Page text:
#SciVote roundup for today

…well, yesterday really.

It has been quite an active day in the world of science policy promotion. Professor Brian Cox, who tweets here, has a new column in the Sun, which he’ll use to promote science.

The Lib Dems have been promoting their science credentials in answers to questions put to them by the Guardian. Their answers are analysed here. Jon Butterworth has posted his own big question to the parties, pointing towards the STFC debacle and asking why it hasn’t been sorted out three years later (we weren’t even in a recession then). Of course if you want to ask such a question, then there are a number of ways to do this. The party leaders are famously taking part in televised debates and questions for the final one of these debates (Thursday on the BBC) can be submitted here. The same three party leaders will be taking part in a ‘digital debate’ hosted by youtube and facebook. Questions are submitted in advance and voted on, with the top two in each category going through to the leaders for answers. In this case, a question has been prepared and clicking here (plus signing in to your youtube and facebook accounts) will allow you to view it and then vote for it.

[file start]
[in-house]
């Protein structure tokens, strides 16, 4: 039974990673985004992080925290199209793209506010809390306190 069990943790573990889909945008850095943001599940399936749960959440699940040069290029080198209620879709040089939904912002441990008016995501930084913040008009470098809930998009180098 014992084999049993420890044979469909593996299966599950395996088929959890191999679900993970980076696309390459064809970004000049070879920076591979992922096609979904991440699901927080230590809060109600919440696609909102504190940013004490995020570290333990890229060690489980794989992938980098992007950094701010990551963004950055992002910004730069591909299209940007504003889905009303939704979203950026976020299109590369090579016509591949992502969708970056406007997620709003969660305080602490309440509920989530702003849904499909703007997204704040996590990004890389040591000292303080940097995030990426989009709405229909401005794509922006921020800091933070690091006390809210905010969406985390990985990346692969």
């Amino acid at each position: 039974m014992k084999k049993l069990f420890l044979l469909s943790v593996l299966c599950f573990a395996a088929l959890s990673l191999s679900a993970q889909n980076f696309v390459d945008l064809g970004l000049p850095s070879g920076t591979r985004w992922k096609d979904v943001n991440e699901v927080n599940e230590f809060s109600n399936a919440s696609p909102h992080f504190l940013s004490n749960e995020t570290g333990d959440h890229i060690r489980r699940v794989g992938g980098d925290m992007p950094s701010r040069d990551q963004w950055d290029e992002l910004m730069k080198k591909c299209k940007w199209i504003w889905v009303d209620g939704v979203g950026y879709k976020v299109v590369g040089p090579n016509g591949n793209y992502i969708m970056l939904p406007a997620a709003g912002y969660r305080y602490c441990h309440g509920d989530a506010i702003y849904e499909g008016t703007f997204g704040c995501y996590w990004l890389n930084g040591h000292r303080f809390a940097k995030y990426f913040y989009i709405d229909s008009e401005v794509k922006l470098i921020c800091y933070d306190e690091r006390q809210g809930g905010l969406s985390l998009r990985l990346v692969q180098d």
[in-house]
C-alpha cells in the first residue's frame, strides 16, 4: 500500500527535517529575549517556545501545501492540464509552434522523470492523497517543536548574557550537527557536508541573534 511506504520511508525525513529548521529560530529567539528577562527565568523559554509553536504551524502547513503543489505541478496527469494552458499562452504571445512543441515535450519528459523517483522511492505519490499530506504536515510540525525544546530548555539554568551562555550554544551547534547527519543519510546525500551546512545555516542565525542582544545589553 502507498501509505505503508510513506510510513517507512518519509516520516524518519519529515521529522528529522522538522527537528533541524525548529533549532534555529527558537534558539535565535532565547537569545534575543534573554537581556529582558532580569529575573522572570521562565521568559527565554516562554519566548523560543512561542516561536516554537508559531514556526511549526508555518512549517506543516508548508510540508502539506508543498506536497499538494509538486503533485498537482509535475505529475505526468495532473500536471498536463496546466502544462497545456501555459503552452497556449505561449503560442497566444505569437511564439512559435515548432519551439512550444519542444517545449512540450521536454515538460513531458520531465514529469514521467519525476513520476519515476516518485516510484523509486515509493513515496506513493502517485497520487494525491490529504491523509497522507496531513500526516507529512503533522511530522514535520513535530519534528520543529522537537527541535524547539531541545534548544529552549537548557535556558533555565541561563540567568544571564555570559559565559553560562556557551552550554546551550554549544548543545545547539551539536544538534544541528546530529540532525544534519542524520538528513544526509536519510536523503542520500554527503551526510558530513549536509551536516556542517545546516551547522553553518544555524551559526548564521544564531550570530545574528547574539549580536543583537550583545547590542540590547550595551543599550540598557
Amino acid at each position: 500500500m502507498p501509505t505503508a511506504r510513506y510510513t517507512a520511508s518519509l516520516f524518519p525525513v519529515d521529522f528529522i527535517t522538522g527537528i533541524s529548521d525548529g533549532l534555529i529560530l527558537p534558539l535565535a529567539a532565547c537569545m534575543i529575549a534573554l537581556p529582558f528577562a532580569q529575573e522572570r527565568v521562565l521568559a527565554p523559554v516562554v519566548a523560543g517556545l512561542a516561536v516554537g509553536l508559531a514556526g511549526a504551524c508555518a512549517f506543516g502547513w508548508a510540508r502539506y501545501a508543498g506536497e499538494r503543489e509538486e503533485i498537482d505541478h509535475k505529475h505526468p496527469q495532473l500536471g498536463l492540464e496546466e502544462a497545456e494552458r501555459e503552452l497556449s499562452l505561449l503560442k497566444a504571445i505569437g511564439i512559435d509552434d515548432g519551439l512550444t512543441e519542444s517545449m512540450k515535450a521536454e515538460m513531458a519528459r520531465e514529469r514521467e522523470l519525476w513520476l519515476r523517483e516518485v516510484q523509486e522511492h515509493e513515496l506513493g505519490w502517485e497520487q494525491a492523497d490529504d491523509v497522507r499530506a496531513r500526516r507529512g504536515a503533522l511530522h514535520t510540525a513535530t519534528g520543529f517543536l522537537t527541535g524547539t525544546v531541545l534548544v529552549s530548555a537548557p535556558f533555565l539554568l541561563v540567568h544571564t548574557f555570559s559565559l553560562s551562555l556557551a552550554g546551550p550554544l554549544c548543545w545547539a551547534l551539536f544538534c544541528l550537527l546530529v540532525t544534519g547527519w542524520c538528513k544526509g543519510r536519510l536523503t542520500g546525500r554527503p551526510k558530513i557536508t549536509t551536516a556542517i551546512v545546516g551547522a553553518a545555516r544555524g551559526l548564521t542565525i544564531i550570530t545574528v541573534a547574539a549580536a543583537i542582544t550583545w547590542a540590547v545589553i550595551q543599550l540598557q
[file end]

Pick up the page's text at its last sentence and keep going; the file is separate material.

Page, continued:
But what about answers? How many supporters of science are there in parliament? How many are there likely to be after the election? The Times has looked at each constituency in turn and tried to predict the outcome based on the present opinion polls and it doesn’t look good, with supporters of science leaving the commons outweighing those coming in.

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